All investors care deeply about their returns and with good reason. If you are an active investor, you will want to compare the performance of your portfolio with a benchmark to see if you (or your advisor) have added value to your stock selection or market schedule. Even if you are an indexer, you may want to compare your personal rate of return with that of a model ETF portfolio.
As surprising as it may seem, if you’ve made contributions or withdrawals during the year (as most of us do), determining your rate of return isn’t easy. In addition, there are several ways to perform the calculations and the results can vary significantly.
My partner Justin Bender and I wrote a white paper on this topic in 2015. In a couple of new videos this month, Justin reviews these ideas and explains how to calculate a time-weighted rate of return (TWRR) and rate of money-weighted return (MWRR). Use 2020 as a case study: the severe recession and the surprisingly rapid recovery provided a real example of how the timing of contributions and withdrawals could have produced very different results using these two methods.
This week our partner Shannon Bender debuts on YouTube with her own video on calculating the rate of return. Shannon delves into a third method: Modified Dietz, which includes features from both TWRR and MWRR and offers DIY investors the opportunity to compare their personal performance with a benchmark.
In the following summary, I have set aside the technical details of how each rate of return is calculated. Instead, I’ve provided an overview of each method, considered its strengths and weaknesses, and explained where you’re most likely to find it.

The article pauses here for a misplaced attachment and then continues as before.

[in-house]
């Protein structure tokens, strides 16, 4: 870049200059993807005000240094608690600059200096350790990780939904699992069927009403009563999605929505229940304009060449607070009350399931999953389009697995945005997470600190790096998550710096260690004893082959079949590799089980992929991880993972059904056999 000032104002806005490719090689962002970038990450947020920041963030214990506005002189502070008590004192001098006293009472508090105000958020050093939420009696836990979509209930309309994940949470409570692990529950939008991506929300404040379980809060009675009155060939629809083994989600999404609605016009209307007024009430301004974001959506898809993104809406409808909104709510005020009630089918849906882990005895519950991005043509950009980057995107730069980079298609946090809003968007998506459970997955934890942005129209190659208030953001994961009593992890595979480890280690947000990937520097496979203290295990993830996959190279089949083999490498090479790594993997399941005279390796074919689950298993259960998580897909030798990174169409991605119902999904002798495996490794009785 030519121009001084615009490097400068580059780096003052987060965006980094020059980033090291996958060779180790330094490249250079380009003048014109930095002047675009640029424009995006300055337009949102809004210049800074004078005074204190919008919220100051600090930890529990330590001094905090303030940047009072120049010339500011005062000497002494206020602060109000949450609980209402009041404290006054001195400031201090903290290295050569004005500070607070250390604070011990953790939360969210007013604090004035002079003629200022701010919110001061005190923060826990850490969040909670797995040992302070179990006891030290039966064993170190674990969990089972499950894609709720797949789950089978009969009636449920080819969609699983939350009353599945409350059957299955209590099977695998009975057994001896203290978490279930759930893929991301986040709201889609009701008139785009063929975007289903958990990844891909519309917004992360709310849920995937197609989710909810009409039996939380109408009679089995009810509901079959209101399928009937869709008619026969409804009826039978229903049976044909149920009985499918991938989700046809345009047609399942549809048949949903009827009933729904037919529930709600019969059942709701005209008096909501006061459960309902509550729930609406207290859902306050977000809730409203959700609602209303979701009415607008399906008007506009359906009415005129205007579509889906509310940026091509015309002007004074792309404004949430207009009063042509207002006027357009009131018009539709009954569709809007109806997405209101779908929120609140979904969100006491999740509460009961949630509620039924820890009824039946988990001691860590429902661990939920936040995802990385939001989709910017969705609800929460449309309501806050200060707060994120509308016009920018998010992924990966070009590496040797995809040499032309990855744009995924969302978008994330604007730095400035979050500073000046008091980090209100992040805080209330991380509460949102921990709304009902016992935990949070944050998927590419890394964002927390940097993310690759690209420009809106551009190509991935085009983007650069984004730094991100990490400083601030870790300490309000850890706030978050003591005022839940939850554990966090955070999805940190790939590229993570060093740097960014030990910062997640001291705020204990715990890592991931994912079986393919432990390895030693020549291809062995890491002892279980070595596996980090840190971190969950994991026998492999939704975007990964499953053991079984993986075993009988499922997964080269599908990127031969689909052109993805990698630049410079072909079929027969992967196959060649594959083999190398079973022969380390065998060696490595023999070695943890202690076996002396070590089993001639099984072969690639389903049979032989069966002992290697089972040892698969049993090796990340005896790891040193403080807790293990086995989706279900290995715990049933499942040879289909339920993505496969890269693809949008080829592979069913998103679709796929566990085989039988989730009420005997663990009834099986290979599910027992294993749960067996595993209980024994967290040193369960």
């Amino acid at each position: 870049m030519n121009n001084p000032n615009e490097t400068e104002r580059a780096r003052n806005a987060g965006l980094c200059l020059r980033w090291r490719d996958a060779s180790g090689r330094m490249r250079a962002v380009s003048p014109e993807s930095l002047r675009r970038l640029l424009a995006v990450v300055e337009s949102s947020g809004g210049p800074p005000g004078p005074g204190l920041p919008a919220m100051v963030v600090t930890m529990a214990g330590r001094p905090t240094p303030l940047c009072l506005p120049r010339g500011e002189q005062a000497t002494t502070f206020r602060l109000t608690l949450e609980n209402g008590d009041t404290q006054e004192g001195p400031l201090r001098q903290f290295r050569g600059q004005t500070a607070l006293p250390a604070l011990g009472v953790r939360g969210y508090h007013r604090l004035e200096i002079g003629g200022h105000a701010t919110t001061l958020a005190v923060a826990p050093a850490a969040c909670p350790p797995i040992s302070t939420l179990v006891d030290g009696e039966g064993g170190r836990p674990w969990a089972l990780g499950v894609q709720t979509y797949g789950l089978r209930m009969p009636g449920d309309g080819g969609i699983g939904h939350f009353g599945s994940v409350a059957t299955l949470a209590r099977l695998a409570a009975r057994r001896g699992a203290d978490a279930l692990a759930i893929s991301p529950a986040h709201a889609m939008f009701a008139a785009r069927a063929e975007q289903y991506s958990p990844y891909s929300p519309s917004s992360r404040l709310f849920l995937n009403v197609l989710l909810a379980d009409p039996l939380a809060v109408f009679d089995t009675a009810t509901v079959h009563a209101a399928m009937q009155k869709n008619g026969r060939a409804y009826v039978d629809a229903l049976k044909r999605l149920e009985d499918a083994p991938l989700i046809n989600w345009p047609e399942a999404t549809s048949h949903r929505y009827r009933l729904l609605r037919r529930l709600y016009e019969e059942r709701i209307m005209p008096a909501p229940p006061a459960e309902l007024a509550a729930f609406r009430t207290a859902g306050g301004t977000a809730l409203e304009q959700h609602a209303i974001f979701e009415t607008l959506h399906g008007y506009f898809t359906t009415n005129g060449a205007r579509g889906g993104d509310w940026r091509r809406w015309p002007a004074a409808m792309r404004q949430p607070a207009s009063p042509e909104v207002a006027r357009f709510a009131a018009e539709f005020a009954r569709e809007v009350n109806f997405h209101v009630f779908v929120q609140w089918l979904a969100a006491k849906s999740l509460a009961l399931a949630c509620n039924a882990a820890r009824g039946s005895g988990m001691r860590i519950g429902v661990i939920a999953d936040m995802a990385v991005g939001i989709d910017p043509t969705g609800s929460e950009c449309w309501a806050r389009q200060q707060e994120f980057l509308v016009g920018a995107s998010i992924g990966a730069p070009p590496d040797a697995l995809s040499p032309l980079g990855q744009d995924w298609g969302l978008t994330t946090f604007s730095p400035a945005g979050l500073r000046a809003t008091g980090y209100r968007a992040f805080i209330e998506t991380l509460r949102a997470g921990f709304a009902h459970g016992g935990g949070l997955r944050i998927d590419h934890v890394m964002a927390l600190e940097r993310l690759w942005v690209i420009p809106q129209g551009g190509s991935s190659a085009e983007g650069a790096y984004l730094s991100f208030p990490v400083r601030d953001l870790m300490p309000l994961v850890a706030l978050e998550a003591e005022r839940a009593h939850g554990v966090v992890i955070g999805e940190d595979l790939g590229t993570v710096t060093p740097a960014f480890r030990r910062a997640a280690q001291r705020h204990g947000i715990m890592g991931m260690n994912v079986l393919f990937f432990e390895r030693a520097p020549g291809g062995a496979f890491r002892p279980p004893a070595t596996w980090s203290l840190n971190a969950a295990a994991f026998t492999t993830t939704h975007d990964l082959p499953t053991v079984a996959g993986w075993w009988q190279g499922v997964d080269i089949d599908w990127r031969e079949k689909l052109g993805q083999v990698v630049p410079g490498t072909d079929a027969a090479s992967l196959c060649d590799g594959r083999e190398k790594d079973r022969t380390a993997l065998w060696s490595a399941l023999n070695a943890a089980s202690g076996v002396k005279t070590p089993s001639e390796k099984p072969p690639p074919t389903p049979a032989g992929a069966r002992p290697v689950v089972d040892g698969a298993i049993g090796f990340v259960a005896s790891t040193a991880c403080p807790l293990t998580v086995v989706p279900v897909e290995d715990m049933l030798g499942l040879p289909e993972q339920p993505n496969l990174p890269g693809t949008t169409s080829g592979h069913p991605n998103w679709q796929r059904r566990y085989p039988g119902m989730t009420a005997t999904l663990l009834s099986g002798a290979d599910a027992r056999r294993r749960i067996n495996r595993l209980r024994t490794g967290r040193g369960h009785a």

Time Weighted Return Rate (TWRR)
The goal of a time-weighted rate of return is to eliminate the effect of cash flows (contributions or withdrawals) from your portfolio.
To understand why this is important, consider Rick and Morty, who are both clients of the same advisor. They have the same ETF portfolio and hold it throughout 2020. However, Rick received an unforeseen in early February and added it to his account. Around the same time, Morty needed to buy a car, so he sold some ETF units and withdrew the proceeds.
Then came the market crash in March. Rick felt like a fool for adding new cash just before the recession, while Morty believed he was a genius for making money. However, when they received their performance report for 2020, Rick and Morty found that they were getting identical performance rates.
This is because his advisor used a TWRR. Because they had identical wallets, Rick and Morty’s performance was considered to be the same, regardless of the decision to add or withdraw cash in February.
- TWRR is a more accurate way to measure the performance of a portfolio manager or mutual fund compared to a benchmark. Since the decision to add or withdraw money is often made by the investor, the money manager should not be rewarded or penalized for the time.
- Your TWRR may not reflect your personal experience. Rick and Morty got weighted returns at identical times in 2020, but you can be sure they weren’t equally happy with their results.
- Using TWRR makes it more difficult to assess your skill (or lack thereof) at the time of market. Whether you add money to the bottom of the market (good time) or panic and withdraw money after an accident (bad weather), your TWRR would be the same as a buy and hold investor.
- The TWRR calculation requires that you know the value of your portfolio each day that there was a contribution or withdrawal. If you get monthly extracts from your brokerage, this information is simply not available, making the TWRR impractical for DIY investors.
Who uses TWRR?
ETFs and mutual societies background. Mutual funds always have time-weighted returns. If a popular fund sees an influx of new money or if bearers of shares panic and produce large redemptions, none of these events will affect the fund’s published return.
Portfolio managers who compare their returns. Money managers should only be accountable for the decisions they can control. The use of TWRR ensures that clients with the same portfolios report similar rates of return, regardless of whether they choose to add or withdraw funds during the period.
Our portfolio models. ETF portfolio models in the Canadian Couch Potato and Canadian Portfolio Manager blogs use TWRR when reporting historical returns. If you have the same ETFs and are wondering why our publications are not based on your own experience, it may be because you have made significant contributions or withdrawals.
Money-weighted rate of return (MWRR)